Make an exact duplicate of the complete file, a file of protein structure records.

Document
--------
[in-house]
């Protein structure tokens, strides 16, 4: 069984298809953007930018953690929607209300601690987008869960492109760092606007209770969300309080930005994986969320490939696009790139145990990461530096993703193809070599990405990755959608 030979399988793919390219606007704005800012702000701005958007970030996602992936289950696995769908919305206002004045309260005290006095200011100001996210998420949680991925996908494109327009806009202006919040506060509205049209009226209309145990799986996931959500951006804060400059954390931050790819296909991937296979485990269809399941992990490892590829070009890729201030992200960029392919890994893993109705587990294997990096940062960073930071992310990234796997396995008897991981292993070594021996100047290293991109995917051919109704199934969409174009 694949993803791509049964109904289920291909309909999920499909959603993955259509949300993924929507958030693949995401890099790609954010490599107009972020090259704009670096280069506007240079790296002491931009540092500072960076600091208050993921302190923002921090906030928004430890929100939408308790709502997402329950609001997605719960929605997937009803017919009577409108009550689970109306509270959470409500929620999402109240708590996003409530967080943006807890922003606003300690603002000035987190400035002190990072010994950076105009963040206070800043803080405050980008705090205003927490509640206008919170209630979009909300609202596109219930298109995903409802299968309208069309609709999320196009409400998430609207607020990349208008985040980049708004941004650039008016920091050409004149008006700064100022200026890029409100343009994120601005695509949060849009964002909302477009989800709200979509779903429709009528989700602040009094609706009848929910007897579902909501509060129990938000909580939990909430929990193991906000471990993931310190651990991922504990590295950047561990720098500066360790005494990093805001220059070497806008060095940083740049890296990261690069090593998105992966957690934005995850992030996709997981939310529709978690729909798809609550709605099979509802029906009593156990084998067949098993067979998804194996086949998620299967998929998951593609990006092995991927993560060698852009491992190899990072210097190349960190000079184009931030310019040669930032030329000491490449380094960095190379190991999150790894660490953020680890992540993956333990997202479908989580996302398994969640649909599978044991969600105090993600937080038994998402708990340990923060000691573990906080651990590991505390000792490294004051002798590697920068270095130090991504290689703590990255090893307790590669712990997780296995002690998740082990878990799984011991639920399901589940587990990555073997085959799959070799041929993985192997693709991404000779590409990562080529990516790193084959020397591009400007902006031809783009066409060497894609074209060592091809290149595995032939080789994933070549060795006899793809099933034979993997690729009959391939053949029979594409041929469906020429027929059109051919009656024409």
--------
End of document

[in-house]
């Protein structure tokens, strides 16, 4: 069984298809953007930018953690929607209300601690987008869960492109760092606007209770969300309080930005994986969320490939696009790139145990990461530096993703193809070599990405990755959608 030979399988793919390219606007704005800012702000701005958007970030996602992936289950696995769908919305206002004045309260005290006095200011100001996210998420949680991925996908494109327009806009202006919040506060509205049209009226209309145990799986996931959500951006804060400059954390931050790819296909991937296979485990269809399941992990490892590829070009890729201030992200960029392919890994893993109705587990294997990096940062960073930071992310990234796997396995008897991981292993070594021996100047290293991109995917051919109704199934969409174009 694949993803791509049964109904289920291909309909999920499909959603993955259509949300993924929507958030693949995401890099790609954010490599107009972020090259704009670096280069506007240079790296002491931009540092500072960076600091208050993921302190923002921090906030928004430890929100939408308790709502997402329950609001997605719960929605997937009803017919009577409108009550689970109306509270959470409500929620999402109240708590996003409530967080943006807890922003606003300690603002000035987190400035002190990072010994950076105009963040206070800043803080405050980008705090205003927490509640206008919170209630979009909300609202596109219930298109995903409802299968309208069309609709999320196009409400998430609207607020990349208008985040980049708004941004650039008016920091050409004149008006700064100022200026890029409100343009994120601005695509949060849009964002909302477009989800709200979509779903429709009528989700602040009094609706009848929910007897579902909501509060129990938000909580939990909430929990193991906000471990993931310190651990991922504990590295950047561990720098500066360790005494990093805001220059070497806008060095940083740049890296990261690069090593998105992966957690934005995850992030996709997981939310529709978690729909798809609550709605099979509802029906009593156990084998067949098993067979998804194996086949998620299967998929998951593609990006092995991927993560060698852009491992190899990072210097190349960190000079184009931030310019040669930032030329000491490449380094960095190379190991999150790894660490953020680890992540993956333990997202479908989580996302398994969640649909599978044991969600105090993600937080038994998402708990340990923060000691573990906080651990590991505390000792490294004051002798590697920068270095130090991504290689703590990255090893307790590669712990997780296995002690998740082990878990799984011991639920399901589940587990990555073997085959799959070799041929993985192997693709991404000779590409990562080529990516790193084959020397591009400007902006031809783009066409060497894609074209060592091809290149595995032939080789994933070549060795006899793809099933034979993997690729009959391939053949029979594409041929469906020429027929059109051919009656024409």